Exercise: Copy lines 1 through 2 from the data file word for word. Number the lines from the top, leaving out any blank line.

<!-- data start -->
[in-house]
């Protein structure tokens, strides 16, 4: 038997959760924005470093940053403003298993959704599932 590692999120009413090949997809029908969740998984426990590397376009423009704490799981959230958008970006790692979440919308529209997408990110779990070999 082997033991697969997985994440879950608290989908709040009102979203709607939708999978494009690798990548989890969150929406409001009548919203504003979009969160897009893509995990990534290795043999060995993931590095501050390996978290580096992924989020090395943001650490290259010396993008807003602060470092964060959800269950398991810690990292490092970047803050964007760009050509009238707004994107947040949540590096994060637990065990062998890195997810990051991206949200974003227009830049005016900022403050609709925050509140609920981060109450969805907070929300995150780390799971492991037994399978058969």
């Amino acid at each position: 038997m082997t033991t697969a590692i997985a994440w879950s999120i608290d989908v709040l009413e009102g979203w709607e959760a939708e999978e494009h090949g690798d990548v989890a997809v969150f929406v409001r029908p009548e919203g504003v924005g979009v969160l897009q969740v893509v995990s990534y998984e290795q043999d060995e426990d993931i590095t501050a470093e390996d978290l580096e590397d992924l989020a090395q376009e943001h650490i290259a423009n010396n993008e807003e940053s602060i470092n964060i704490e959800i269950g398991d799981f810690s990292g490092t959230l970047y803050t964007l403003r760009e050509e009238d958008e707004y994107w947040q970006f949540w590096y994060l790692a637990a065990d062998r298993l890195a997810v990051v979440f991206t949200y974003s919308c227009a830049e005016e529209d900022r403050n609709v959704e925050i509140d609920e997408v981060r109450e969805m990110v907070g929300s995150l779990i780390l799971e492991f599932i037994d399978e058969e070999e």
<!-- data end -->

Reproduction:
[in-house]
């Protein structure tokens, strides 16, 4: 038997959760924005470093940053403003298993959704599932 590692999120009413090949997809029908969740998984426990590397376009423009704490799981959230958008970006790692979440919308529209997408990110779990070999 082997033991697969997985994440879950608290989908709040009102979203709607939708999978494009690798990548989890969150929406409001009548919203504003979009969160897009893509995990990534290795043999060995993931590095501050390996978290580096992924989020090395943001650490290259010396993008807003602060470092964060959800269950398991810690990292490092970047803050964007760009050509009238707004994107947040949540590096994060637990065990062998890195997810990051991206949200974003227009830049005016900022403050609709925050509140609920981060109450969805907070929300995150780390799971492991037994399978058969």